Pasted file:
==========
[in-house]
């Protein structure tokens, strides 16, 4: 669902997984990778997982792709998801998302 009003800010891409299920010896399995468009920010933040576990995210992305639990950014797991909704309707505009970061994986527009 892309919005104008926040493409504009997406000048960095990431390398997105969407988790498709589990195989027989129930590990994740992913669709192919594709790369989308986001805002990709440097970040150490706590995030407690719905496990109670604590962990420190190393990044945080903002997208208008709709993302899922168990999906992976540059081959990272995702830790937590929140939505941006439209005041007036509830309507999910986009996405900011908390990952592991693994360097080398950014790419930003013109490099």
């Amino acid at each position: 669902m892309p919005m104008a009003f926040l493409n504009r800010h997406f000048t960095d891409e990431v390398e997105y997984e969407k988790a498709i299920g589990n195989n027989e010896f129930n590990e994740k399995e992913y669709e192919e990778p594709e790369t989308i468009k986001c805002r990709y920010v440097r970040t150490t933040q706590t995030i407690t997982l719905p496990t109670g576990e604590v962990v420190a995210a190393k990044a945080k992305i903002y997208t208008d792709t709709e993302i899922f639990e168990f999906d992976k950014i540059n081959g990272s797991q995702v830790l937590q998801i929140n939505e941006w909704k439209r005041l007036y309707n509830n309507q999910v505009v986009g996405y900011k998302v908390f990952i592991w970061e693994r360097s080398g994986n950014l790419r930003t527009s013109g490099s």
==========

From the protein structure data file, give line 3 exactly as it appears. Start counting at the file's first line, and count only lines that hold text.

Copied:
């Amino acid at each position: 669902m892309p919005m104008a009003f926040l493409n504009r800010h997406f000048t960095d891409e990431v390398e997105y997984e969407k988790a498709i299920g589990n195989n027989e010896f129930n590990e994740k399995e992913y669709e192919e990778p594709e790369t989308i468009k986001c805002r990709y920010v440097r970040t150490t933040q706590t995030i407690t997982l719905p496990t109670g576990e604590v962990v420190a995210a190393k990044a945080k992305i903002y997208t208008d792709t709709e993302i899922f639990e168990f999906d992976k950014i540059n081959g990272s797991q995702v830790l937590q998801i929140n939505e941006w909704k439209r005041l007036y309707n509830n309507q999910v505009v986009g996405y900011k998302v908390f990952i592991w970061e693994r360097s080398g994986n950014l790419r930003t527009s013109g490099s």